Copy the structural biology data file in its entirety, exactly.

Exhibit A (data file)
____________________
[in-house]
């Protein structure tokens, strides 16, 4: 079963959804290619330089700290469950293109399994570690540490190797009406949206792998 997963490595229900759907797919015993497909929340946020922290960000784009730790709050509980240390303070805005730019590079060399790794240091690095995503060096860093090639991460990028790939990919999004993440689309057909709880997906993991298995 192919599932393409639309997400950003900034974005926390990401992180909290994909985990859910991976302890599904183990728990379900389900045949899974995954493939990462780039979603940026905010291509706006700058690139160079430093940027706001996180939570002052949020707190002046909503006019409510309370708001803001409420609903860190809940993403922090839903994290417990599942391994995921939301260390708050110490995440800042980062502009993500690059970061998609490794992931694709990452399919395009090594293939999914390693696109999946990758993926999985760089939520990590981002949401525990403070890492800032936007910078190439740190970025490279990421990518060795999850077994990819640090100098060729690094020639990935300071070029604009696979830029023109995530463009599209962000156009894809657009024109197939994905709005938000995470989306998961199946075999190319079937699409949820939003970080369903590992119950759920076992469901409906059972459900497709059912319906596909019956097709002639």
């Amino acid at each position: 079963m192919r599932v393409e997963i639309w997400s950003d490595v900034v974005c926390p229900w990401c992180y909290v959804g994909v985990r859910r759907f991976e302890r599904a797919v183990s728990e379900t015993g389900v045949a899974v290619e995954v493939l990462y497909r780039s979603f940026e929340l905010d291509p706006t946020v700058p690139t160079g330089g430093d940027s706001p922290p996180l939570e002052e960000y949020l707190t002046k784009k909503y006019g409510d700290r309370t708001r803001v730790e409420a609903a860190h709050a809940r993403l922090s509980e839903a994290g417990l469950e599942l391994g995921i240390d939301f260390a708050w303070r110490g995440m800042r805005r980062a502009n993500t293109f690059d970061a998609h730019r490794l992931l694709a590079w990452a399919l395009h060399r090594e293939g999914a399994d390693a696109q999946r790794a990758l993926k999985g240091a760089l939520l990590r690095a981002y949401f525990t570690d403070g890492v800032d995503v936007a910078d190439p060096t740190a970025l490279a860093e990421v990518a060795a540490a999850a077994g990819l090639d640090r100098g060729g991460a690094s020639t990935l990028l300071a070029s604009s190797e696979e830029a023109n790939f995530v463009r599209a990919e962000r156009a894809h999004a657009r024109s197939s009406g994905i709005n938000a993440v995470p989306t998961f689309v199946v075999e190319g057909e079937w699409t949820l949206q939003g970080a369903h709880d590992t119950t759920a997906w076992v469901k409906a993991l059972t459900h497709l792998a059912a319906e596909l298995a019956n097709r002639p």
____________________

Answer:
[in-house]
């Protein structure tokens, strides 16, 4: 079963959804290619330089700290469950293109399994570690540490190797009406949206792998 997963490595229900759907797919015993497909929340946020922290960000784009730790709050509980240390303070805005730019590079060399790794240091690095995503060096860093090639991460990028790939990919999004993440689309057909709880997906993991298995 192919599932393409639309997400950003900034974005926390990401992180909290994909985990859910991976302890599904183990728990379900389900045949899974995954493939990462780039979603940026905010291509706006700058690139160079430093940027706001996180939570002052949020707190002046909503006019409510309370708001803001409420609903860190809940993403922090839903994290417990599942391994995921939301260390708050110490995440800042980062502009993500690059970061998609490794992931694709990452399919395009090594293939999914390693696109999946990758993926999985760089939520990590981002949401525990403070890492800032936007910078190439740190970025490279990421990518060795999850077994990819640090100098060729690094020639990935300071070029604009696979830029023109995530463009599209962000156009894809657009024109197939994905709005938000995470989306998961199946075999190319079937699409949820939003970080369903590992119950759920076992469901409906059972459900497709059912319906596909019956097709002639």
């Amino acid at each position: 079963m192919r599932v393409e997963i639309w997400s950003d490595v900034v974005c926390p229900w990401c992180y909290v959804g994909v985990r859910r759907f991976e302890r599904a797919v183990s728990e379900t015993g389900v045949a899974v290619e995954v493939l990462y497909r780039s979603f940026e929340l905010d291509p706006t946020v700058p690139t160079g330089g430093d940027s706001p922290p996180l939570e002052e960000y949020l707190t002046k784009k909503y006019g409510d700290r309370t708001r803001v730790e409420a609903a860190h709050a809940r993403l922090s509980e839903a994290g417990l469950e599942l391994g995921i240390d939301f260390a708050w303070r110490g995440m800042r805005r980062a502009n993500t293109f690059d970061a998609h730019r490794l992931l694709a590079w990452a399919l395009h060399r090594e293939g999914a399994d390693a696109q999946r790794a990758l993926k999985g240091a760089l939520l990590r690095a981002y949401f525990t570690d403070g890492v800032d995503v936007a910078d190439p060096t740190a970025l490279a860093e990421v990518a060795a540490a999850a077994g990819l090639d640090r100098g060729g991460a690094s020639t990935l990028l300071a070029s604009s190797e696979e830029a023109n790939f995530v463009r599209a990919e962000r156009a894809h999004a657009r024109s197939s009406g994905i709005n938000a993440v995470p989306t998961f689309v199946v075999e190319g057909e079937w699409t949820l949206q939003g970080a369903h709880d590992t119950t759920a997906w076992v469901k409906a993991l059972t459900h497709l792998a059912a319906e596909l298995a019956n097709r002639p």